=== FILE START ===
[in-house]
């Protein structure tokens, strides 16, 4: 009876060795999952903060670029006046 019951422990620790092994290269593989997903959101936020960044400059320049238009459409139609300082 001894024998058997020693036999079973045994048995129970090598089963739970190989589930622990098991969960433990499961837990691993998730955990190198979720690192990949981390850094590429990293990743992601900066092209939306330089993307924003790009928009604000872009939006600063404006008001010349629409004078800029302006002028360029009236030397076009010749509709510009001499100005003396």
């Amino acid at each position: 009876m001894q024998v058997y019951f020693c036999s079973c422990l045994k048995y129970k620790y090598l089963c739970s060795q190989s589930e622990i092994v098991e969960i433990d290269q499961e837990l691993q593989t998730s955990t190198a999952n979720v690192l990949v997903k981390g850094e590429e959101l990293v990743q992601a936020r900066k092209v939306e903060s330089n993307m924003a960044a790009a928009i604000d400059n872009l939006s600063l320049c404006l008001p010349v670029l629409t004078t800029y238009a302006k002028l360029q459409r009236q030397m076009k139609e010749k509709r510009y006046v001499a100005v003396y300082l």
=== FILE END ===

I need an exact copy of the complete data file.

[in-house]
């Protein structure tokens, strides 16, 4: 009876060795999952903060670029006046 019951422990620790092994290269593989997903959101936020960044400059320049238009459409139609300082 001894024998058997020693036999079973045994048995129970090598089963739970190989589930622990098991969960433990499961837990691993998730955990190198979720690192990949981390850094590429990293990743992601900066092209939306330089993307924003790009928009604000872009939006600063404006008001010349629409004078800029302006002028360029009236030397076009010749509709510009001499100005003396």
């Amino acid at each position: 009876m001894q024998v058997y019951f020693c036999s079973c422990l045994k048995y129970k620790y090598l089963c739970s060795q190989s589930e622990i092994v098991e969960i433990d290269q499961e837990l691993q593989t998730s955990t190198a999952n979720v690192l990949v997903k981390g850094e590429e959101l990293v990743q992601a936020r900066k092209v939306e903060s330089n993307m924003a960044a790009a928009i604000d400059n872009l939006s600063l320049c404006l008001p010349v670029l629409t004078t800029y238009a302006k002028l360029q459409r009236q030397m076009k139609e010749k509709r510009y006046v001499a100005v003396y300082l």